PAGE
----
My business partner placed an advert for a Personal Assistant last week. We work with companies advising them on their community engagement and working with local groups. In order to practice what we preach, we wanted to give every chance for someone local to get the job and so included the Croydon job centre (our office is on Croydon High Street). We didn’t expect a response to one of our requirements (Language restrictions: Excellent command of English language both written and verbal), which included the following:
You should consider including the answers to the relevant questions below in your Assurance Statement, making clear the reasons why you want to claim an exception to the Equality Act:
o Why do you need a person to speak a particular language?
o In what way could the duties of the current staff be reorganised to enable the new post to be filled by someone who does not need to speak this particular language If this is not possible please state why.
o How many staff work at this establishment
o How many staff speak only this language?
o Include any other relevant information that may help us understand why you want to claim this exception
We had a number of questions like this to complete with a helpful reminder that it is an offence to provide a false statement.
My colleague’s response asking for the advert to be withdrawn:
Thank you for your email which I have read with some surprise and astonishment.
As you will understand, the role of a Personal Assistant is to make my life easier. Your email to me has requested certain information for the sake of having irrelevant information. I am astounded at your questioning and request of justification of why a communications agency, based in the UK, would demand an excellent command of the English language from its staff. I also do not understand why you would ask for a hierarchy, a basic search of my company’s website will show you that I run a small business with a relatively flat structure.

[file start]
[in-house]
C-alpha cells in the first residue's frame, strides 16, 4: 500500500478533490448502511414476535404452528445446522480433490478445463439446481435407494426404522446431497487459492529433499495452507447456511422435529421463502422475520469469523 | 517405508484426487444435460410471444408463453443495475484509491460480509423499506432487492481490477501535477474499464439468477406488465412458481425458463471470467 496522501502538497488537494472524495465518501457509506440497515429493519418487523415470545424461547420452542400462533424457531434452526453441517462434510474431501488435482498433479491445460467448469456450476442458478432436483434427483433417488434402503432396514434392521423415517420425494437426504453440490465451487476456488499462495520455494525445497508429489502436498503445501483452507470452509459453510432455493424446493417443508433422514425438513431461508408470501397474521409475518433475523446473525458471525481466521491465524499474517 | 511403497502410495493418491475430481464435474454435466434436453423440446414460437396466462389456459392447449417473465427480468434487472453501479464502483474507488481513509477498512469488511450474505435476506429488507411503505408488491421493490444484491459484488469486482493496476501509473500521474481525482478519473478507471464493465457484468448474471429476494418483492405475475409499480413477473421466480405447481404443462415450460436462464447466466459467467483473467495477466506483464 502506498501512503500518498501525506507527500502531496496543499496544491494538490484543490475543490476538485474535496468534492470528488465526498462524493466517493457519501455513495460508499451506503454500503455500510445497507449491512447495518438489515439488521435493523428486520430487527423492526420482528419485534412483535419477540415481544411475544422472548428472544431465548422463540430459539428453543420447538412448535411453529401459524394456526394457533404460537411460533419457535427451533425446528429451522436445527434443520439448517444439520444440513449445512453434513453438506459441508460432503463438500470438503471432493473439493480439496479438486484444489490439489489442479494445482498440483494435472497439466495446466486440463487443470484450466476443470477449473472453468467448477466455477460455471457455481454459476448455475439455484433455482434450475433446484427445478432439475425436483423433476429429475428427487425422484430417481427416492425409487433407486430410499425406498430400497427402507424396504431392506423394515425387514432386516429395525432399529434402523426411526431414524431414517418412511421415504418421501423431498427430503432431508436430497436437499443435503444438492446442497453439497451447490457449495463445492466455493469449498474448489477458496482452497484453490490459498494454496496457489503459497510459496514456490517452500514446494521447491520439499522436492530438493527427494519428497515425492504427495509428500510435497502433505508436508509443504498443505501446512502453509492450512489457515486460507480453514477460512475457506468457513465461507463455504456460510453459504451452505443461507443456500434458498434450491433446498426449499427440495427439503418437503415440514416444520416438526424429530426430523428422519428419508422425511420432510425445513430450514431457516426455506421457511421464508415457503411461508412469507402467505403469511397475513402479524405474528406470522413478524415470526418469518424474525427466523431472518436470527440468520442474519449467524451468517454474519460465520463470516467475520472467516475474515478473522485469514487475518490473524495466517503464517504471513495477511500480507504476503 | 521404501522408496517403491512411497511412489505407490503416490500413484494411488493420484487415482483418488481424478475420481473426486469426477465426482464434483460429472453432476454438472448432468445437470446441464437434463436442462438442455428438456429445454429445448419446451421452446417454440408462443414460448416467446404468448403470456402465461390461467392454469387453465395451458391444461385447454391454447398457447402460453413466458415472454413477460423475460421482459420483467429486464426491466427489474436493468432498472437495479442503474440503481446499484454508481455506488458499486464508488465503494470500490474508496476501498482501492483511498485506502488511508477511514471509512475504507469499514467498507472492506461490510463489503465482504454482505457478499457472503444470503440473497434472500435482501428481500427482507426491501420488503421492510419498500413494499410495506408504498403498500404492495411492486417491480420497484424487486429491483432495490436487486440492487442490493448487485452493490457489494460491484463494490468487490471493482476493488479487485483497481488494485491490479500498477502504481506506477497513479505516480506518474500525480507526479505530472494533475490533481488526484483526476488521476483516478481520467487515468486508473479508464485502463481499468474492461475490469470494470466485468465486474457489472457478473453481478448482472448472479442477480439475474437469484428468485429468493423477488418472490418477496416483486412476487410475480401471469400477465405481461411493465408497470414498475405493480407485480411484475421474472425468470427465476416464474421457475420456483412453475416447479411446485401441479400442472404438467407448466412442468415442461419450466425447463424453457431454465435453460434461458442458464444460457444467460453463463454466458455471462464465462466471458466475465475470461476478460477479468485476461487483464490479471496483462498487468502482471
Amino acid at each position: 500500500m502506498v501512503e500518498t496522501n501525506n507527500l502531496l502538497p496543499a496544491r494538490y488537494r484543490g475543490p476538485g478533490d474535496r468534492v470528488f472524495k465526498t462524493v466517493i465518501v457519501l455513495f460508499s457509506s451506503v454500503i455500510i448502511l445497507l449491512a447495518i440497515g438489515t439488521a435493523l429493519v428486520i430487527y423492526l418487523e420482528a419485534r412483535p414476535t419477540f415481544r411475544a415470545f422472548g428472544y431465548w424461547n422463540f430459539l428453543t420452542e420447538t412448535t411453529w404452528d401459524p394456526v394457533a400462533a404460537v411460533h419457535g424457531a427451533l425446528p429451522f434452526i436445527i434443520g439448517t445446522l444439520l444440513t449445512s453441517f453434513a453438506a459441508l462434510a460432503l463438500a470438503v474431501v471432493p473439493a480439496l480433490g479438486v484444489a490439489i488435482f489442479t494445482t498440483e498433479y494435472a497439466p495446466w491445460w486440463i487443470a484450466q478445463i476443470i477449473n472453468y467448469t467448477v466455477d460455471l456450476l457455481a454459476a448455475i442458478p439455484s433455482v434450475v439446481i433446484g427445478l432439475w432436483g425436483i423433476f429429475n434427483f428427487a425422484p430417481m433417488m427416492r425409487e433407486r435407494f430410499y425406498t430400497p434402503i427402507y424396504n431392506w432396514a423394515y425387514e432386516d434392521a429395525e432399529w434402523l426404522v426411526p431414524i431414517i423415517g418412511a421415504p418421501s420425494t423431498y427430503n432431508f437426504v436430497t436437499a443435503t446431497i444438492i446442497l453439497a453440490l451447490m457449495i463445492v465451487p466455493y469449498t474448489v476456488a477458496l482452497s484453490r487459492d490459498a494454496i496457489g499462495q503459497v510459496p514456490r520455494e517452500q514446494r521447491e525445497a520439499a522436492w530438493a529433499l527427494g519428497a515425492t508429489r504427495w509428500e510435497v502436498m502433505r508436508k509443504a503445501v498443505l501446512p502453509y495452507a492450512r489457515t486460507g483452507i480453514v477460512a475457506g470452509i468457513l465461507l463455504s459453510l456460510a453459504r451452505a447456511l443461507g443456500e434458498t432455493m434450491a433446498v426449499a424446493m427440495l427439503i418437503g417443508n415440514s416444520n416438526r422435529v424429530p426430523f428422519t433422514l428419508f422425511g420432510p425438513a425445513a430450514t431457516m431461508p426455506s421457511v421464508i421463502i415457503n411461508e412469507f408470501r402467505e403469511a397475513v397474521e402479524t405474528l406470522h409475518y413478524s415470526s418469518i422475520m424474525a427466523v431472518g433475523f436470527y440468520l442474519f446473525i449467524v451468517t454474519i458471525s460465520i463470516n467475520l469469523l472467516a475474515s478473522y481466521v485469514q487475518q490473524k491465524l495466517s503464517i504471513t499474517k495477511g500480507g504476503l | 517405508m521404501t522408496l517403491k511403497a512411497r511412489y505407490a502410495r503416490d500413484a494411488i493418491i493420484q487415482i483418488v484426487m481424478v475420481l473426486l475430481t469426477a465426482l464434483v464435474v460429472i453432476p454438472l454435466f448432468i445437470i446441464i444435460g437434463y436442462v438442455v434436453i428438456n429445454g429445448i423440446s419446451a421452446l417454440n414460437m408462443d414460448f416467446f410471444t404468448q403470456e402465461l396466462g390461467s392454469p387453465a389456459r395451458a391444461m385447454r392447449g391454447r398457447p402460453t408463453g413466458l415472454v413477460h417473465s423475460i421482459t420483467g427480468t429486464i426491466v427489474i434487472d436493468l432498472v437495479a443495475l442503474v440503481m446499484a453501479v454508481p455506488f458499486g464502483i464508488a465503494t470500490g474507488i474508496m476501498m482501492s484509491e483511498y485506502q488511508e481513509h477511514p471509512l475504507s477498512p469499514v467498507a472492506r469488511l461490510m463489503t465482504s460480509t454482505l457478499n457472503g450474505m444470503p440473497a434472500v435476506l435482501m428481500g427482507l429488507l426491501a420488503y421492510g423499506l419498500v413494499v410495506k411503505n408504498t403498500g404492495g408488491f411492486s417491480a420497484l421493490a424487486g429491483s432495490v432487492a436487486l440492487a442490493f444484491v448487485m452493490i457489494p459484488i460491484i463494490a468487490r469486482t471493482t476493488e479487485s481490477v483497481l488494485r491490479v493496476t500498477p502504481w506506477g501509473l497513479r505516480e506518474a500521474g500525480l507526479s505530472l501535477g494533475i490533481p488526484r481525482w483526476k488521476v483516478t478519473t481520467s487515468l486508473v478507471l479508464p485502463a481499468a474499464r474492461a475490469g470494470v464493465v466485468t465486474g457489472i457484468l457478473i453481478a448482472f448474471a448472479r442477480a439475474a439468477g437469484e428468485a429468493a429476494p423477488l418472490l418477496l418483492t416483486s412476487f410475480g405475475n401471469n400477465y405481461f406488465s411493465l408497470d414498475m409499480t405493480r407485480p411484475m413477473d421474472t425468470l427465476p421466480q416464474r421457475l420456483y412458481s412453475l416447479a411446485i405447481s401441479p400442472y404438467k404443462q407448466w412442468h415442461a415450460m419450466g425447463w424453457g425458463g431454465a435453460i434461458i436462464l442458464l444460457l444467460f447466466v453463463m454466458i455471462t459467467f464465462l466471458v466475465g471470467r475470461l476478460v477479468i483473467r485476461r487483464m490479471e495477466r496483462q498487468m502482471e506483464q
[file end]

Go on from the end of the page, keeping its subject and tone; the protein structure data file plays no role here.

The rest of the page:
I decided to specifically advertise on the DWP website rather than through a specific recruitment agency so that the widest segment of the public would be able to access what I consider to be a great entry level job which will kick-start a career for someone who wants to do well in life. Your email has meant that with a heavy heart, I would like to withdraw my job advertisement from your department’s website forthwith as I will find alternative means to recruit. I would hold you and your team responsible for actively hindering the job prospects of a member of my local community. My business planning would have meant that the successful candidate would have been employed by my company for the foreseeable future with long term job prospects.
I set up this business at 25 years of age and have seen it through a recession. This is the first time I have advertised publicly to recruit a future member of my team. My experience of your bureaucracy and red-tape means unless I receive a response which puts my mind at rest, that I will never attempt to recruit through your website again or recommend that any other business does so.
I look forward to receiving from you, a direct response.
Yours in disappointment,
Needless to say we haven’t heard back. This government has done a fantastic job in the most difficult economic conditions to tackle the problem of youth unemployment. Last year’s fall of 133,700 young people claiming JSA was the biggest since 1997. I also understand the need to ensure that everyone gets opportunities to get along. However a cut and paste email that fails to appreciate that the Personal Assistant to the Managing Partner of a communications company trading in the UK clearly needs an excellent command of English will only hamper efforts to get more people into work. We need a Personal Assistant because work is incredibly hectic and my Partner in particular needs his life made easier. His solution for making it easier was to eliminate the bureaucracy of the job centre himself and look at the job applications that are coming in thick and fast from the other websites that we’ve used. Sorry if that offends, but that’s real life for everyday business people. We’re still keen to take on a local person but the job centre doesn’t seem to be the place to do it for us.